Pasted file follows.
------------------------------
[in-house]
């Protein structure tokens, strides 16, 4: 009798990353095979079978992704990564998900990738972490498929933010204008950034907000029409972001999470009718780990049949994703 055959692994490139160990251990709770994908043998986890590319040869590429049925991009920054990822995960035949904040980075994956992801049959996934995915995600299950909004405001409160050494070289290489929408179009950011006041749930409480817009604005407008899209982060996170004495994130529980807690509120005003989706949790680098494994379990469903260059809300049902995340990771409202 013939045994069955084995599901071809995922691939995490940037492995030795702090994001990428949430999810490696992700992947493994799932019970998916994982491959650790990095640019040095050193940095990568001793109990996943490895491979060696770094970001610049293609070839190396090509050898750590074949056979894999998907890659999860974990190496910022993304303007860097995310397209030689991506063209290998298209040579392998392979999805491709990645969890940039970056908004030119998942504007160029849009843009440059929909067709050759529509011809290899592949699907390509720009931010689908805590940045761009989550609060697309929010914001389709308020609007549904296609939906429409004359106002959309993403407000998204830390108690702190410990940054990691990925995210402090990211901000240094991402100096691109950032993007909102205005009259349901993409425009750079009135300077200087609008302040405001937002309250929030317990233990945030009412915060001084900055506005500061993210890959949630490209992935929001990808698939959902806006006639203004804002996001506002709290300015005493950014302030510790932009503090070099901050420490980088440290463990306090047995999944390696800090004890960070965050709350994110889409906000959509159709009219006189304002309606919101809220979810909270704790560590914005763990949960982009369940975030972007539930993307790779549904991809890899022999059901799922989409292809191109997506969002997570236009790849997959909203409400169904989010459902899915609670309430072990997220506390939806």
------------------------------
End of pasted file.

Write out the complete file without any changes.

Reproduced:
[in-house]
């Protein structure tokens, strides 16, 4: 009798990353095979079978992704990564998900990738972490498929933010204008950034907000029409972001999470009718780990049949994703 055959692994490139160990251990709770994908043998986890590319040869590429049925991009920054990822995960035949904040980075994956992801049959996934995915995600299950909004405001409160050494070289290489929408179009950011006041749930409480817009604005407008899209982060996170004495994130529980807690509120005003989706949790680098494994379990469903260059809300049902995340990771409202 013939045994069955084995599901071809995922691939995490940037492995030795702090994001990428949430999810490696992700992947493994799932019970998916994982491959650790990095640019040095050193940095990568001793109990996943490895491979060696770094970001610049293609070839190396090509050898750590074949056979894999998907890659999860974990190496910022993304303007860097995310397209030689991506063209290998298209040579392998392979999805491709990645969890940039970056908004030119998942504007160029849009843009440059929909067709050759529509011809290899592949699907390509720009931010689908805590940045761009989550609060697309929010914001389709308020609007549904296609939906429409004359106002959309993403407000998204830390108690702190410990940054990691990925995210402090990211901000240094991402100096691109950032993007909102205005009259349901993409425009750079009135300077200087609008302040405001937002309250929030317990233990945030009412915060001084900055506005500061993210890959949630490209992935929001990808698939959902806006006639203004804002996001506002709290300015005493950014302030510790932009503090070099901050420490980088440290463990306090047995999944390696800090004890960070965050709350994110889409906000959509159709009219006189304002309606919101809220979810909270704790560590914005763990949960982009369940975030972007539930993307790779549904991809890899022999059901799922989409292809191109997506969002997570236009790849997959909203409400169904989010459902899915609670309430072990997220506390939806």